North Carolina profile
North Carolina has an incarceration rate of 617 per 100,000 people (including prisons, jails, immigration detention, and juvenile justice facilities), meaning that it locks up a higher percentage of its people than almost any democracy on earth. Read on to learn more about who is incarcerated in North Carolina and why.
Jump to COVID-19 data.
67,000 people from North Carolina are behind bars
Additionally, the number of people impacted by county and city jails in North Carolina is much larger than the graph above would suggest, because people cycle through local jails relatively quickly. Each year, at least 128,000 different people are booked into local jails in North Carolina.
Rates of imprisonment have grown dramatically in the last 40 years
Also see these North Carolina graphs:
Today, North Carolina’s incarceration rates stand out internationally
In the U.S., incarceration extends beyond prisons and local jails to include other systems of confinement. The U.S. and state incarceration rates in this graph include people held by these other parts of the justice system, so they may be slightly higher than the commonly reported incarceration rates that only include prisons and jails. Details on the data are available in States of Incarceration: The Global Context. We also have a version of this graph focusing on the incarceration of women.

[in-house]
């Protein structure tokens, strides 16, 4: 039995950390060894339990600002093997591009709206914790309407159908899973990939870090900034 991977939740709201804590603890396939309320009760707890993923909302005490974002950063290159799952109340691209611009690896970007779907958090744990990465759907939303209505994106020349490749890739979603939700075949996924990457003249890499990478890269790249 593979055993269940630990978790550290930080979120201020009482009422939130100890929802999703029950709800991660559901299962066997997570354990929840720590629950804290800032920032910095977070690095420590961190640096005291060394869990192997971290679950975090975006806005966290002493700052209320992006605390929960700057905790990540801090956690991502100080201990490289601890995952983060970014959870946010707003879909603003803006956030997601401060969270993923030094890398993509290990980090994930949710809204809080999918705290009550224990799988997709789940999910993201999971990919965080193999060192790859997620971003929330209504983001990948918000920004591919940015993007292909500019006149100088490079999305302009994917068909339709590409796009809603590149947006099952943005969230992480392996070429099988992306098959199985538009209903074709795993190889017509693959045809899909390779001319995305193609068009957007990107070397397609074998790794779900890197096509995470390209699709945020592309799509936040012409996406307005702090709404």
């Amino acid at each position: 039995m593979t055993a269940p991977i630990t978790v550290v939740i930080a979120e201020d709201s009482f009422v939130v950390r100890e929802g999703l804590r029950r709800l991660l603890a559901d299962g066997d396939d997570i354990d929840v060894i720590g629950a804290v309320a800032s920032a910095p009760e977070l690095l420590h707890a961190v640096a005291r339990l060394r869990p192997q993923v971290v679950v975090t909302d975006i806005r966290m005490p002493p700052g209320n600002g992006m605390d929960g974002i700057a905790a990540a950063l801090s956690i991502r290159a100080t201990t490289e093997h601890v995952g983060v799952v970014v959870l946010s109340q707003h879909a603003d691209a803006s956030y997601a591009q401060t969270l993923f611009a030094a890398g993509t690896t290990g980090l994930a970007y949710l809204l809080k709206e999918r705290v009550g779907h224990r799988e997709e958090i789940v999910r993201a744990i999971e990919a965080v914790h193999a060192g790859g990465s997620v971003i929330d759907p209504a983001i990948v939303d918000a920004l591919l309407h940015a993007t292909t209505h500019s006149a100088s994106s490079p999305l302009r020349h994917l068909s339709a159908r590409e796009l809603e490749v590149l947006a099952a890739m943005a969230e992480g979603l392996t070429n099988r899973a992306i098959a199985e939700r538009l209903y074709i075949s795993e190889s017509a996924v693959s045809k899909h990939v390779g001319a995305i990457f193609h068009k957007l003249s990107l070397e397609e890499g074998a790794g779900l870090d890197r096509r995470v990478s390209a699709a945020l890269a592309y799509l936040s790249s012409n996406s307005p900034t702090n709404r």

People of color are overrepresented in prisons and jails
See also our detailed graphs about Whites
in North Carolina prisons and jails.
North Carolina's criminal justice system is more than just its prisons and jails
Data on COVID-19 in North Carolina jails and prisons
We gave North Carolina a failing grade in September 2021 for its response to the coronavirus in prisons, noting that:
- North Carolina is one of only 8 state prison systems that did not offer free phone calls at any point during the pandemic.
- North Carolina failed to utilize one of the most obvious, and easiest, tools for reducing the prison population — stopping prison admissions for technical violations of probation and parole (which are not crimes).
For more detail, see our report States of Emergency. Or check out these other resources:
Our other articles about North Carolina